What’s in a Name?
Our restaurant critic found top-notch Italian food at a restaurant with a quirky moniker
I’m not sure whether diners care about that distinction, but one thing I am sure about: Gee is one talented chef. All of his pastas, except for penne, are made in house. (The dried penne is a high-quality brand, Rustichella d’Abruzzo, from Italy.) The pastas’ freshness is evident from their al dente elasticity, detected on the first bite of any of them, such as spaghetti that comes with meatballs or clams, or bucatini served in a lush tomato sauce spiked with chili flakes and cubes of guanciale (cured pork jowl). Also evident is superlative technique. Nonna’s Meatballs—based on a recipe from Gee’s mother (his three children’s nonna, the Italian word for grandmother)—are made with veal, beef and pork; they are delicate, not leaden, thanks to a panade, a paste made with breadcrumbs soaked in milk. The clams in the vongole spaghetti taste like they’ve just been plucked from the sea and are cooked perfectly to a custardlike texture. The sauce, whispering of garlic and chili pepper, is thickened by an emulsification of starchy pasta water and olive oil so the consistency teeters between broth and sauce. It is complex simplicity at its best.
Technique reveals itself in starters as well. Gee soaks julienned zucchini and a few Peppadew peppers in buttermilk, then dredges them in flour. They’re deep-fried in peanut oil and finished with a spritz of lemon juice and a smattering of grated Parmigiano-Reggiano cheese. The greaseless pile puts any bloomin’ onion to shame. Octopus, as ubiquitous on menus now as charcuterie plates (I’m Eddie Cano’s plate is not mind-blowing), is another exercise in blissful restraint. A tentacle is braised to tenderness, lightly grilled and served with chickpeas and cherry tomatoes in a humble balsamic vinaigrette. Even an escarole salad with hard-boiled eggs, croutons, Parmigiano-Reggiano shavings and anchovy and garlic dressing sings brightly.
Sipping a pre-dinner cocktail, such as a refreshing I’m Eddie Cano highball (gin, lime, cucumber, basil) or a Manhattan-esque Little Italy, gives you an opportunity to peruse a black-and-white mural of actors (Audrey Hepburn from Roman Holiday, Sophia Loren, Marcello Mastroianni, et al.) with the names of Italian provinces emblazoned over them in red letters. There are other charming design elements—partitions made with clear wine bottles stacked with copper rods through them; modern, lipstick red or gray dining chairs—but there are issues, too. The place is a box made of concrete, cinder blocks, brick and subway tiles and is therefore resoundingly noisy. (The owners say they plan to install some soundproofing panels.) A no-reservations policy means waiting sometimes as long as 40 minutes outside, somewhere else (Buck’s Fishing and Camping restaurant and the Politics and Prose bookstore are across the street), or at the tiny, and usually crowded, eight-seat bar in the back of the room. Once space becomes available, you might find yourself at one of two four-seat counters in the windows on either side of the front door or at a communal table too wide to have a conversation with a person across from you without yelling.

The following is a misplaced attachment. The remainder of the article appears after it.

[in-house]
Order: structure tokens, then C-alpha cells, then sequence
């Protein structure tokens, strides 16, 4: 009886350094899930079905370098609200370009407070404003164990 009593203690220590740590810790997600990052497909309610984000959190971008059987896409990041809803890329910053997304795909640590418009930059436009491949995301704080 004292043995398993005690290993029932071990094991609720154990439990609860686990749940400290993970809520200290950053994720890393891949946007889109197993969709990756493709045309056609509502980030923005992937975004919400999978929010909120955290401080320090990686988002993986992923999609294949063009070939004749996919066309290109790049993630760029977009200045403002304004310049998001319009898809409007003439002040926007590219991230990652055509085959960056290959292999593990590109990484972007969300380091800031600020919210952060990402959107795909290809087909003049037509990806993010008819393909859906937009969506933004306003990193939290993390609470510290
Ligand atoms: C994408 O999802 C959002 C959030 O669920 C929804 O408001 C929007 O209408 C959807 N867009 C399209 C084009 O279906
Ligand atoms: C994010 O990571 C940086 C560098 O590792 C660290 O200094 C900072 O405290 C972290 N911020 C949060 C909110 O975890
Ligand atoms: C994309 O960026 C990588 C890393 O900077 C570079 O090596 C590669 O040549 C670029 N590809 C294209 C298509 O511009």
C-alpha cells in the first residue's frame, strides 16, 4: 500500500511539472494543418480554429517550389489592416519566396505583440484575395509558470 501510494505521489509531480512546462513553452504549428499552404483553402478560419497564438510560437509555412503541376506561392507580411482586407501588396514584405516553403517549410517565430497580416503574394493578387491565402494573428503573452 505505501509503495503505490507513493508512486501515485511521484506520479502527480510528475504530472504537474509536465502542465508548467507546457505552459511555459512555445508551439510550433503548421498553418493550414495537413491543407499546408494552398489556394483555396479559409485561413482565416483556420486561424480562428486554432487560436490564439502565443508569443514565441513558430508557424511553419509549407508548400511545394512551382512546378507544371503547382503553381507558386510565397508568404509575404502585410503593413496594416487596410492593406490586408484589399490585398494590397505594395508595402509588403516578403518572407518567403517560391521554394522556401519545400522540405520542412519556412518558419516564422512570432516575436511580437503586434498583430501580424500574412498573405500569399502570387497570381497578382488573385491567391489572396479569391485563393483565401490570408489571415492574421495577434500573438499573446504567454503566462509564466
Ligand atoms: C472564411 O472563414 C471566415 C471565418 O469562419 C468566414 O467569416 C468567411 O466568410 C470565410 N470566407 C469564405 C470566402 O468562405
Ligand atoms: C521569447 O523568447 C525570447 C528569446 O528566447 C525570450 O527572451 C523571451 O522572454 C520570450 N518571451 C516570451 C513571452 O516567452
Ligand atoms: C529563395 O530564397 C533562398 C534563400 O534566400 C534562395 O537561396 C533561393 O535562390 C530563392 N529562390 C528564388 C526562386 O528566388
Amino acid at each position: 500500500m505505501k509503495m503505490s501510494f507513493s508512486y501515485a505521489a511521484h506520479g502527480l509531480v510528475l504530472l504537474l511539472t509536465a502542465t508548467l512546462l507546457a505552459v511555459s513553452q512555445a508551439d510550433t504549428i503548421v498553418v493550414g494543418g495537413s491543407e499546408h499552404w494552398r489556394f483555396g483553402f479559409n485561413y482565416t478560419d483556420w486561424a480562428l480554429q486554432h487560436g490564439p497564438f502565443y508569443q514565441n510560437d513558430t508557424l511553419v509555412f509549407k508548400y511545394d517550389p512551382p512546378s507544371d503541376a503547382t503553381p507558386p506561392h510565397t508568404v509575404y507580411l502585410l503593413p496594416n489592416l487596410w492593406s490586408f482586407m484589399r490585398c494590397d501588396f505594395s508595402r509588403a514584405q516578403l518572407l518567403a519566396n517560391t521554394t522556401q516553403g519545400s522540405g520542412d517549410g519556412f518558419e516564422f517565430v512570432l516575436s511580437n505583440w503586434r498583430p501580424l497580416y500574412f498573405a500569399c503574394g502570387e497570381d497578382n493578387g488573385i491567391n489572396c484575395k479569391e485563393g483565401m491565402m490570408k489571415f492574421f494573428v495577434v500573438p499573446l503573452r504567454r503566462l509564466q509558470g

Some of these issues can be resolved, and once you take a taste of penne baked with a ragù of beef and house-made sausage, or branzino that has been exquisitely grilled, filleted tableside and dotted with green herb, lemon and garlic salsa, your objections will likely melt away. Dessert is not a focus here, but panna cotta—sweetened cream flavored with orange zest, bay leaf and vanilla and transformed into pudding with gelatin—provides a smooth finish to an already delightful meal. Whoever this Eddie Cano guy is, he’s all right by me.
David Hagedorn is the restaurant critic for Bethesda Magazine.
I’m Eddie Cano
Overall Rating: A-
5014 Connecticut Ave. NW, Washington, D.C; 202-890-4995; imeddiecano.com
Favorite Dishes: Fried zucchini, spaghetti and meatballs, spaghetti with clams, escarole salad, eggplant parmigiana, panna cotta
Prices: Appetizers: $9 to $16; Pastas: $13 to $16; Entrées: $15 to $19; Desserts: $5 to $8
Libations: There is a selection of six house cocktails, all nicely balanced and straightforward, such as the Siciliano, made with sweet vermouth, Averna (a bitter liqueur) and lemon; and the Little Italy, a riff on a Manhattan made with rye, Carpano Antica Formula sweet vermouth and Cynar, an artichoke-based bitter liqueur. But the wine list, created by co-owner and certified sommelier Carolyn Papetti, deserves your full attention. Papetti has created a lovely selection of well-priced Italian wines (10 whites, 10 reds, two sparkling and one rosé by the bottle ranging from $30 to $72; three reds and three whites by the glass). We recommend a bottle of the Chianti Classico Isole e Olena 2015 ($60).
Service: Efficient and helpful, but can be overbearing depending on who serves you. The bartender, Doug Fisher, is superlative and makes eating at the bar a good bet.